Geraldine M. McQuillan, PhD; Deanna Kruszon-Moran, MS; Adamadia Deforest, PhD; Susan Y. Chu, PhD, MSPH; Melinda Wharton, MD, MPH
Acknowledgment: The authors thank Ms. Alicia Spadaccino, MT (ASCP), for providing the diphtheria test results.
Requests for Single Reprints: Geraldine M. McQuillan, PhD, Division of Health Examination Statistics, National Center for Health Statistics, 6525 Belcrest Road, Room 1000, Hyattsville, MD 20782; e-mail, email@example.com.
Current Author Addresses: Dr. McQuillan and Ms. Kruszon-Moran: Division of Health Examination Statistics, National Center for Health Statistics, 6525 Belcrest Road, Room 1000, Hyattsville, MD 20782.
Dr. Deforest: Department of Pathology and Laboratory Medicine, St. Christopher's Hospital for Children, Erie Avenue at Front Street, Philadelphia, PA 19134-1095.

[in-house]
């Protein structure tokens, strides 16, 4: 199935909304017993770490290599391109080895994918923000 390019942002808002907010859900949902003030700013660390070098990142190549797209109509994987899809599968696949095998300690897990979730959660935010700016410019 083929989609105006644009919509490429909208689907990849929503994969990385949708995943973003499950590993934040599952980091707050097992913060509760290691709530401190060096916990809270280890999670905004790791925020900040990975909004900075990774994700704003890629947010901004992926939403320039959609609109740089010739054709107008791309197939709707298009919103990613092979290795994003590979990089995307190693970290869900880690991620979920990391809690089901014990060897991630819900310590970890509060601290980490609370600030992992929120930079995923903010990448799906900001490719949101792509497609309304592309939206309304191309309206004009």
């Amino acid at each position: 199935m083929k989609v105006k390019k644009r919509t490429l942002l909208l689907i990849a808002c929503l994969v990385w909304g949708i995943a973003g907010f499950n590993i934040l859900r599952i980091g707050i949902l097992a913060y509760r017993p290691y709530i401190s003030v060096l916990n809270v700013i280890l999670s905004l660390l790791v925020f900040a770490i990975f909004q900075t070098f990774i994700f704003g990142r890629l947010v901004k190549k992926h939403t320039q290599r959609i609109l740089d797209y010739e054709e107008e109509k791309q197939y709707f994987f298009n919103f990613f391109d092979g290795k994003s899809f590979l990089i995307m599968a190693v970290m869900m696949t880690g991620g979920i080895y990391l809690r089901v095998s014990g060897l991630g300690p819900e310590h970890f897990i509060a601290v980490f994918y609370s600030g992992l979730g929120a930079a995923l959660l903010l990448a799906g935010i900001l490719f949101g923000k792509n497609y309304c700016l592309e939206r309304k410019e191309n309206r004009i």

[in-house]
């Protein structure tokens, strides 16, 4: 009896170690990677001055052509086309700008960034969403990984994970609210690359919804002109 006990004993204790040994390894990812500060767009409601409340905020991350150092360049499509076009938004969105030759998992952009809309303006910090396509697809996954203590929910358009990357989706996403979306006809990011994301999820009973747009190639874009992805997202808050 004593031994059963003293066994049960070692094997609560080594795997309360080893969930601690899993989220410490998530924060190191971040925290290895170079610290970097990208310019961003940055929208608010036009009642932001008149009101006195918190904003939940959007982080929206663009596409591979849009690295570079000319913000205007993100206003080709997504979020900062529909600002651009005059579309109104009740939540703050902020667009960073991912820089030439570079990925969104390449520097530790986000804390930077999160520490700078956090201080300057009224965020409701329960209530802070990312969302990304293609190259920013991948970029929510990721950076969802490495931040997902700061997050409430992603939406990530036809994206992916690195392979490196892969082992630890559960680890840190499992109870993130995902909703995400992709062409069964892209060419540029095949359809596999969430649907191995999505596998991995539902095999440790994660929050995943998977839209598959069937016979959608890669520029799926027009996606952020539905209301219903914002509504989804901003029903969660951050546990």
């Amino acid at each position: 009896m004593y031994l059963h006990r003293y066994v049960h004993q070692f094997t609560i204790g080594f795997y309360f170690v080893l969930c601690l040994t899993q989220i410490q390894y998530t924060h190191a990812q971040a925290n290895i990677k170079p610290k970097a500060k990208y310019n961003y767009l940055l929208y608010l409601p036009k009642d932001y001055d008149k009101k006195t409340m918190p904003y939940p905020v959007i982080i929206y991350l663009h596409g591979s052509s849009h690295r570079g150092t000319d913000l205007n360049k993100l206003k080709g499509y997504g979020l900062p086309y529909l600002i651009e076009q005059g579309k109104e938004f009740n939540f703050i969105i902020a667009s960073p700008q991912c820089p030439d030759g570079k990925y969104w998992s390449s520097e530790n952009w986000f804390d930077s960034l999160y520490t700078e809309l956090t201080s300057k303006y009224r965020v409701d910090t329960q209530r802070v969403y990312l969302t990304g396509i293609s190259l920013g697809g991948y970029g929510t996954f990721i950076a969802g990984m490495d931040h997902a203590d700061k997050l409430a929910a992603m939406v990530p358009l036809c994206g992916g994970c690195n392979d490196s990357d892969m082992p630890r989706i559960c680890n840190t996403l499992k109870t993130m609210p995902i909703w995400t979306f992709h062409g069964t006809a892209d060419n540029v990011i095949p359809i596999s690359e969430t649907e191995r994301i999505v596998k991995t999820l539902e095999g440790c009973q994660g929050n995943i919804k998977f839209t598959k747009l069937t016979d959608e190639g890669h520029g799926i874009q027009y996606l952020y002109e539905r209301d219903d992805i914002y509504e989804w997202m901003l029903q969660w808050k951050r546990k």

Drs. Chu and Wharton: National Immunization Program, Centers for Disease Control and Prevention, Corporate Square Facility, Building 12, Corporate Square Boulevard, Atlanta, GA 30329.
Author Contributions: Conception and design: G.M. McQuillan, D. Kruszon-Moran, M. Wharton.
Analysis and interpretation of the data: G.M. McQuillan, D. Kruszon-Moran, S.Y. Chu, M. Wharton.
Drafting of the article: G.M. McQuillan, D. Kruszon-Moran, A. Deforest, S.Y. Chu.
Critical revision of the article for important intellectual content: G.M. McQuillan, D. Kruszon-Moran, A. Deforest, S.Y. Chu, M. Wharton.
Final approval of the article: G.M. McQuillan, D. Kruszon-Moran, A. Deforest, S.Y. Chu, M. Wharton.
Provision of study materials or patients: G.M. McQuillan.